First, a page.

A study showing a 12 percentage point jump over last year in millennials wanting to move abroad, with the majority worried about the environment and overdevelopment, provides “very important insights” into young peoples’ values, according to an expert on youth and community.
But whether these dreams and concerns are translated into this group actually leaving the country is difficult to say, and time will tell, says Maria Pisani, a senior lecturer in the Faculty for Social Wellbeing at the University of Malta.
While the EY Generate Youth Survey, released on Thursday, comments on the booming economy at the onset of the pandemic, the results suggest a sense of fatigue and disillusionment, together with the obsession with GDP and economic growth, Pisani pointed out.
“Young people are more interested in preserving the land, nature and environment, rather than economic growth and immigration – an interesting new take on protecting ‘nation’ and the dominant political discourse of the past two decades,” she deduced.
Young people are more interested in preserving the land, nature and environment, rather than economic growth
Nearly 60 per cent of young people in Malta would rather live and work in another European country, according to survey, the authors of which maintained this was a “cause for concern”. When asked where they wanted to live and work, only 28 per cent of Gen-Z (aged 16 to 24) and 27 per cent of millennials (25 to 39) said Malta – a drop of a few percentage points on last year.
The sentiment is not necessarily backed up by statistics, with emigration data for 2015 to 2019 showing almost the same amount of Maltese people aged between 25 and 29 leaving Malta each year. Not much of a surge was registered over these years, with 464 millennials emigrating in 2015, and slightly less, 419, in 2019, according to the National Statistics Office data on immigration and emigration. It includes a broad citizenship group and age/sex, with relatively similar numbers for males and females and some more men in certain years.
The biggest age bracket of people moving abroad to settle in another country is constantly 25 to 29, followed by 30 to 34 and 35 to 39, and these young emigrants make up 40 per cent of the total each year. When it comes to EU and non-EU nationals, the figures are much higher, ranging from around 1,000 of each in 2015, to double the number of non-EU nationals in 2019.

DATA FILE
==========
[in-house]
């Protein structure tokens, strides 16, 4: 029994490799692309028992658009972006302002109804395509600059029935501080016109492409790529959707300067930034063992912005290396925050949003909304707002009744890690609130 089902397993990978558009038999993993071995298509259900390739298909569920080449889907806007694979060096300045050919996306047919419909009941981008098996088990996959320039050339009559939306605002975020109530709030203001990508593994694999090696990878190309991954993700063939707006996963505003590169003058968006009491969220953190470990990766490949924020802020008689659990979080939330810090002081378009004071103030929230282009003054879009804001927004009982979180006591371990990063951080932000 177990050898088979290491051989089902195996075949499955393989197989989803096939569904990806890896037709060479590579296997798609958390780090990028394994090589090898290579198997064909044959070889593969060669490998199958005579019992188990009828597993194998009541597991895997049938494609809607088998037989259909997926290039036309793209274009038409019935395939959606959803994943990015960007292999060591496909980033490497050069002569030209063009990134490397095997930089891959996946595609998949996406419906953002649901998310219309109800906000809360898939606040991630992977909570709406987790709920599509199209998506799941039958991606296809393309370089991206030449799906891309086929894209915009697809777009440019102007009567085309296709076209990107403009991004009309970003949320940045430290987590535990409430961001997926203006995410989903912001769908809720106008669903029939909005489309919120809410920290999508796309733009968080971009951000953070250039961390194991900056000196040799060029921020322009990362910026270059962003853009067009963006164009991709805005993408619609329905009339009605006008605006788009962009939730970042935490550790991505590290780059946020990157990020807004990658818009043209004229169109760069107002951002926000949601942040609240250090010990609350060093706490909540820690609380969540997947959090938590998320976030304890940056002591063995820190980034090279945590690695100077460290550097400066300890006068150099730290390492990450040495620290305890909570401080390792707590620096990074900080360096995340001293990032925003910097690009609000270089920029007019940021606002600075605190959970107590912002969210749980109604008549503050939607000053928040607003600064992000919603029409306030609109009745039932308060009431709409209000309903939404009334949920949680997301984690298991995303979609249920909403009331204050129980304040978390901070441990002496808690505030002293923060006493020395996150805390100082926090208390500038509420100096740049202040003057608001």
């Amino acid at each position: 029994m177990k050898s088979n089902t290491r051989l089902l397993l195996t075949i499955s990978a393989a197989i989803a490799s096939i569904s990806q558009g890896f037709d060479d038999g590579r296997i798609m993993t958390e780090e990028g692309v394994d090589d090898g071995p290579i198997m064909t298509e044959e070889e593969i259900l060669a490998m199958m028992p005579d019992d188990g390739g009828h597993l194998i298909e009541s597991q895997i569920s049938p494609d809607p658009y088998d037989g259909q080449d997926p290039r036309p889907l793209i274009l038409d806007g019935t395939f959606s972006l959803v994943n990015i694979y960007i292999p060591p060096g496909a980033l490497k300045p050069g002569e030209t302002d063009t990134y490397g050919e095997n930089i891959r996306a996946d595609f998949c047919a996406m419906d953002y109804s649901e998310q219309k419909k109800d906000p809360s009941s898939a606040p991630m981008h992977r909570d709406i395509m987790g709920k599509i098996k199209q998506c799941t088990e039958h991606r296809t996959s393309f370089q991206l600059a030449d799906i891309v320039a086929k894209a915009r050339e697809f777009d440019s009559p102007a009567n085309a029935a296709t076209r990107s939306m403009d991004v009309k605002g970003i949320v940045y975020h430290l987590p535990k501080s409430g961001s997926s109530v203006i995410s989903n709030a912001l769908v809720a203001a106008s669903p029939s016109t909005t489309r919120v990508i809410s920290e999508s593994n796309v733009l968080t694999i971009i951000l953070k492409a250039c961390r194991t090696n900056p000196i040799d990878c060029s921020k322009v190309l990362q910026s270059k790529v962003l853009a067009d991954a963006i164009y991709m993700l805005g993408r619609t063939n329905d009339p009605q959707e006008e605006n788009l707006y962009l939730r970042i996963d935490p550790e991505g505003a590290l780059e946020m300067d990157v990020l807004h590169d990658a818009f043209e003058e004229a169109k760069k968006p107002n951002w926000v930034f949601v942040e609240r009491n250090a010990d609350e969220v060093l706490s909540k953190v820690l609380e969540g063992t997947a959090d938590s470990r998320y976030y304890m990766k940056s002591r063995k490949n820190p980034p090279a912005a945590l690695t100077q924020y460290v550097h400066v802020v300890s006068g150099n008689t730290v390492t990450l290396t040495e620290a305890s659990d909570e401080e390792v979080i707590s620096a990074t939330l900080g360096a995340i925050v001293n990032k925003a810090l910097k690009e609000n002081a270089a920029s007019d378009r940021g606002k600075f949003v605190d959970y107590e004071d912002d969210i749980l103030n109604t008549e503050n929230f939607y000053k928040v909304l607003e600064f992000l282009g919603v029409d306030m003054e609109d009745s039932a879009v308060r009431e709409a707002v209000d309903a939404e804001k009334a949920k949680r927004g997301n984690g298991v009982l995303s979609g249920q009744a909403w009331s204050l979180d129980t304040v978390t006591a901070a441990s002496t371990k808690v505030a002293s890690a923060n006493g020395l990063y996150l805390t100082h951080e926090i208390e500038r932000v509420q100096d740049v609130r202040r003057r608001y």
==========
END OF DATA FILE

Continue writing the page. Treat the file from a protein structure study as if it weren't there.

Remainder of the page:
“It is too simple to speak about push and pull factors,” Pisani said, explaining that “nowadays, the decision to migrate, and migration itself, is far more complex and diversified, as indeed is the youth population in Malta”. Pisani pointed out “it must be assumed this was not limited to Maltese young people but also to young migrants who moved to Malta, largely for employment, and who can easily up and leave to somewhere else”.
‘They live in a globalised world’
The same goes for Maltese youth, who form part of a “generation that is privileged in as much as their passports are powerful,” she continued. “The world is their oyster. They live in a globalised world that not only shapes their understanding of migration, but also of home.”
The research offers interesting findings and angles for further research, Pisani felt. But analysis needed to be historically situated in the midst of a global pandemic. “We also need to recognise the technological, economic, political and social changes that continue to shape the lives of young people. “They are digital natives. Maltese youth are European citizens; their lives transcend physical, political and virtual borders,” she said.